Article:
Tortula muralis (NL: Gewoon muursterretje / EN: Wall Screw-moss / DE: Mauer-Drehzahnmoos / FR: Barbule des murs) is the commonest moss on many mortared or base-rich walls – both of brick and stone – and can tolerate some shade. It also grows on concrete, roof tiles and other man-made structures, as well as outcrops of natural, base-rich rock, and much less commonly on trees and wood. T. muralis is one of the first (and commonest) mosses that beginners will find. It grows in patches, tufts and neat cushions less than 1 cm tall. A long, smooth, silvery, excurrent nerve projects from the rounded leaf tip, making the moss look hoary grey when dry. The tongue-shaped leaf blade is 2–3.5 mm long, and twists and curls when dry, but the leaves spread away from each other when moist. The margins are recurved almost to the tip. Narrowly cylindrical capsules develop from spring to autumn. They are held erect on a 1–2 cm long, purple seta, with a long peristome twisted into a spiral. In this image the capsules are still very immature and when moist the seta are yellowish-green.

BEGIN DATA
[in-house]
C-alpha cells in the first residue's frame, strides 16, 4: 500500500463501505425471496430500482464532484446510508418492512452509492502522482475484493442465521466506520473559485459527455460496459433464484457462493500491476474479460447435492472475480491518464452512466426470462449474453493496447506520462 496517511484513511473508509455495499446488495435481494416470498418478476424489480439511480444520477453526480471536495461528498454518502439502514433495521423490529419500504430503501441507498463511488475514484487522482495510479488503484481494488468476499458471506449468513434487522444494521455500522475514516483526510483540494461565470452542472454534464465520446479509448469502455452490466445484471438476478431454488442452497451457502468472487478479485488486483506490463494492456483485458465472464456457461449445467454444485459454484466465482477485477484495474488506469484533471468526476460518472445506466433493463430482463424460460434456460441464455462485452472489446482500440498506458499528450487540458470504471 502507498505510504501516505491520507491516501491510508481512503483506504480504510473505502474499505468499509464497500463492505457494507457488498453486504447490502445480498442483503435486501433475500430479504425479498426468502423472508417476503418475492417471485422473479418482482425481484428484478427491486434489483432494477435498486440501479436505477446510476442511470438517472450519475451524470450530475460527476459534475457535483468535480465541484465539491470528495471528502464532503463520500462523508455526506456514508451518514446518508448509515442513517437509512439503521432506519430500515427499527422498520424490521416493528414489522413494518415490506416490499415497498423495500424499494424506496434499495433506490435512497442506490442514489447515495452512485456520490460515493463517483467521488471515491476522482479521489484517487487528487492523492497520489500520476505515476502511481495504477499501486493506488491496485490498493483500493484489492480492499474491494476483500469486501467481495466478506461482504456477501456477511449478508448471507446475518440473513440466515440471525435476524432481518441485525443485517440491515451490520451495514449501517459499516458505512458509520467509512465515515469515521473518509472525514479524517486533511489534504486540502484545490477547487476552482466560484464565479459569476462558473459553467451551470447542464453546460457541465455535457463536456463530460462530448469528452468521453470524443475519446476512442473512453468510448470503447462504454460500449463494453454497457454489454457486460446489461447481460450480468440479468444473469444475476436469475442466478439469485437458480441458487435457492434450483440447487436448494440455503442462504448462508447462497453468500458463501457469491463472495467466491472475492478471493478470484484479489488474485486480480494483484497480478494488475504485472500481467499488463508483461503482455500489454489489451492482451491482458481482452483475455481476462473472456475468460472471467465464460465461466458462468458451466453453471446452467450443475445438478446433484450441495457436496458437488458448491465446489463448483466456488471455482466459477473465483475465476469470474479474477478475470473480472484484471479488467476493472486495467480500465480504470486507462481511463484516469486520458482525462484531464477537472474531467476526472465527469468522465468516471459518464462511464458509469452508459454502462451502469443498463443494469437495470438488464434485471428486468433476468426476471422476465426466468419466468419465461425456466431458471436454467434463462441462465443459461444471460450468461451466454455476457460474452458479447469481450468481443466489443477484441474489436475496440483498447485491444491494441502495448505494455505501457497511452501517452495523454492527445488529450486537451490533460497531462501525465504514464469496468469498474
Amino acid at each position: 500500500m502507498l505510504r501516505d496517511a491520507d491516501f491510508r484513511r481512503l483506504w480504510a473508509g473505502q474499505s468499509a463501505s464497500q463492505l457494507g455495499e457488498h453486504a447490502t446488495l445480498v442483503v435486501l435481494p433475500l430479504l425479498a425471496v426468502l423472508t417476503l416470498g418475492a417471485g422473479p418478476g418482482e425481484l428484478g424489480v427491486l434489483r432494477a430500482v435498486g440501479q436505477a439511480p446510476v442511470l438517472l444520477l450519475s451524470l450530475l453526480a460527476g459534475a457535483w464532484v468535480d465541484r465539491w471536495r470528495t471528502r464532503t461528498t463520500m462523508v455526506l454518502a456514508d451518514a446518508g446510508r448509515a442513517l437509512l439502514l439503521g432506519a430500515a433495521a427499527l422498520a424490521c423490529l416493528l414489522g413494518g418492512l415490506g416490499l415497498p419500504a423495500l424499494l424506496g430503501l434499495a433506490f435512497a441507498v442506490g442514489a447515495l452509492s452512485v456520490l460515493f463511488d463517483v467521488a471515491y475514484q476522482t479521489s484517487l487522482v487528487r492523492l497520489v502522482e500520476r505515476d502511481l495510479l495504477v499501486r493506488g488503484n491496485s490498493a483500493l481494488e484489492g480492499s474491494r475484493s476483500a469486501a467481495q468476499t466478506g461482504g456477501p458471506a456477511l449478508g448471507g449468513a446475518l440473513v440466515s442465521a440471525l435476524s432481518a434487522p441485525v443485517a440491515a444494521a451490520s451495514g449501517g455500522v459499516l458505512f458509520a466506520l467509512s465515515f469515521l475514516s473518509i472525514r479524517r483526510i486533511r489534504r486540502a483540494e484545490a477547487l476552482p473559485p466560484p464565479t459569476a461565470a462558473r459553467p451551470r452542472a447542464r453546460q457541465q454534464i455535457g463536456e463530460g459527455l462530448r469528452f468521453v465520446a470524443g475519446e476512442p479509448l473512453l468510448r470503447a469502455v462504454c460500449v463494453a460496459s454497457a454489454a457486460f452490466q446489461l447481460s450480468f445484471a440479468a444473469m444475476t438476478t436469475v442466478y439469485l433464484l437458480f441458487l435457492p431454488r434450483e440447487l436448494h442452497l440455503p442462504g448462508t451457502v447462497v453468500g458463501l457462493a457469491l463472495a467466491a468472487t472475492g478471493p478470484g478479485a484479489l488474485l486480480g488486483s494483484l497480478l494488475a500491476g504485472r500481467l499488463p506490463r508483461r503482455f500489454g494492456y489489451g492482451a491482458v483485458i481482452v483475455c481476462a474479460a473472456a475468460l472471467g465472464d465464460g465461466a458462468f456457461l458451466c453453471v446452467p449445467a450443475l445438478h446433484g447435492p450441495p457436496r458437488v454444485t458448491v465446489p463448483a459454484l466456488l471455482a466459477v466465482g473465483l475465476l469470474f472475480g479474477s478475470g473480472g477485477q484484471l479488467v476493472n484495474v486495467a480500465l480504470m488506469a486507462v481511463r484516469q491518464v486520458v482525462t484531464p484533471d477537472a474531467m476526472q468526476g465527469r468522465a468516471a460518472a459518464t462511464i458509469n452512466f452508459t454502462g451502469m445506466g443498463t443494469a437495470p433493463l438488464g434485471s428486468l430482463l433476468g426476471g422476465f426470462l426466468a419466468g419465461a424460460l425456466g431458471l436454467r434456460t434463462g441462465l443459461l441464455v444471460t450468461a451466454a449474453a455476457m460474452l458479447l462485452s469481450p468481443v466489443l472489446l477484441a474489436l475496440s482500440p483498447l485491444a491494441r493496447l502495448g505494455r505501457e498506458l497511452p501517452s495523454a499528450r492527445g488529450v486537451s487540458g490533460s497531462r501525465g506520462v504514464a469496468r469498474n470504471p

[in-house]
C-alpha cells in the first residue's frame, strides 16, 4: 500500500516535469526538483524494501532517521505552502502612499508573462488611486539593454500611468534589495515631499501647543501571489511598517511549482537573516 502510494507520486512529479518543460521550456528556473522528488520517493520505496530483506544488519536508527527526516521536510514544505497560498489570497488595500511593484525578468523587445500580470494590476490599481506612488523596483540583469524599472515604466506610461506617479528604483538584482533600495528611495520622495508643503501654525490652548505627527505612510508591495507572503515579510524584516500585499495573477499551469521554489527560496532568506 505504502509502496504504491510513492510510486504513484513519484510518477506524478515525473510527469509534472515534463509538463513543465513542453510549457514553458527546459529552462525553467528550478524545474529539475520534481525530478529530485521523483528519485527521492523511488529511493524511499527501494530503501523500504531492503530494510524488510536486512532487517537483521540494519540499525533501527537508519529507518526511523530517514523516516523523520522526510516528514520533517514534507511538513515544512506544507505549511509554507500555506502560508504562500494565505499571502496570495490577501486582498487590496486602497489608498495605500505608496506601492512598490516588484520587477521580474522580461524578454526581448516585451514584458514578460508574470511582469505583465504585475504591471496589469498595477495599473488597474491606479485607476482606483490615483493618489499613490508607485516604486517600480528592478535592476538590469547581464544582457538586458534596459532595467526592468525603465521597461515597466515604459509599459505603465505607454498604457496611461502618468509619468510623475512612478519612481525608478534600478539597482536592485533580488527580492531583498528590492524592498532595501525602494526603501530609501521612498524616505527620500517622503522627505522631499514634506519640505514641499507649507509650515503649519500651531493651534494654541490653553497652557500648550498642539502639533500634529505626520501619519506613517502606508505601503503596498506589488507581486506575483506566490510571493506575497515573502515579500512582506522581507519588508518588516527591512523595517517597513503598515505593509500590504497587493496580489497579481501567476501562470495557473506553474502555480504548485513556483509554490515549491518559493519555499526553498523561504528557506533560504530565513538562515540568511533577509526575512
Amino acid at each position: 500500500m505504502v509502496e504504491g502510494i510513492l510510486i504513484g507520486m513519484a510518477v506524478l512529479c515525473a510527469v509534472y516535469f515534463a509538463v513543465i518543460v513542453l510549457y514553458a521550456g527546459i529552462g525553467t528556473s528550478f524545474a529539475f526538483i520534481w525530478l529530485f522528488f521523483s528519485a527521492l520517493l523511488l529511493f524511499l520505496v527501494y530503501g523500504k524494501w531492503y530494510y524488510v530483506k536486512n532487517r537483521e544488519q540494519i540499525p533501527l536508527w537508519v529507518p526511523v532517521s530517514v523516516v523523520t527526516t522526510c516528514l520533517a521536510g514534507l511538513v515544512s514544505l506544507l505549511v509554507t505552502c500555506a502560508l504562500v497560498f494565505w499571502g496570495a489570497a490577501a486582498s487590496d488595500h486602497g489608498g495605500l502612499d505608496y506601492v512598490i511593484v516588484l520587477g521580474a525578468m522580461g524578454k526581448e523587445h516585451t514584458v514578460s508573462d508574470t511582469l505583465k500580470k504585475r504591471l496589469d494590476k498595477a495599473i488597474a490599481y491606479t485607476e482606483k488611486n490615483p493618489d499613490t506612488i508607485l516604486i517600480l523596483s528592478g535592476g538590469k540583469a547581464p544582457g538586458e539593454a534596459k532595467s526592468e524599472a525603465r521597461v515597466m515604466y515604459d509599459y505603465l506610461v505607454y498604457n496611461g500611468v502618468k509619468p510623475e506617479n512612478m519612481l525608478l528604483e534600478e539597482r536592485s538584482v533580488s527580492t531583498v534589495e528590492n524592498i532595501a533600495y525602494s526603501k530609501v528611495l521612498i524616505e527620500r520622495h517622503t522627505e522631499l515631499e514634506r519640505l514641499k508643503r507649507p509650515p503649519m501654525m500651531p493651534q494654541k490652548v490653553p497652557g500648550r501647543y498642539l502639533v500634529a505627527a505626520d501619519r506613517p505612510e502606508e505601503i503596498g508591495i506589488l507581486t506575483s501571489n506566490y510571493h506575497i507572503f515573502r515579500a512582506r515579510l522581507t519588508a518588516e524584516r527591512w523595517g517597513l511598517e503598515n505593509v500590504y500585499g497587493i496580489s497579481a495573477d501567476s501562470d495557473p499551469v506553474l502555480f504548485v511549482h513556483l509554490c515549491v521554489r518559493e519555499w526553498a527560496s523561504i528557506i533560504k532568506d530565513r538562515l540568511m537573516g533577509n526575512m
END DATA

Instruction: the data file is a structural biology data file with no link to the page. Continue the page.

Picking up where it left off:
(info on the species based on: "Mosses and Liverworts of Britain and Ireland - a field guide" published by the British Bryological Society)
Image: Ranst (BE) - 31/01/2012
© Johan Dierckx
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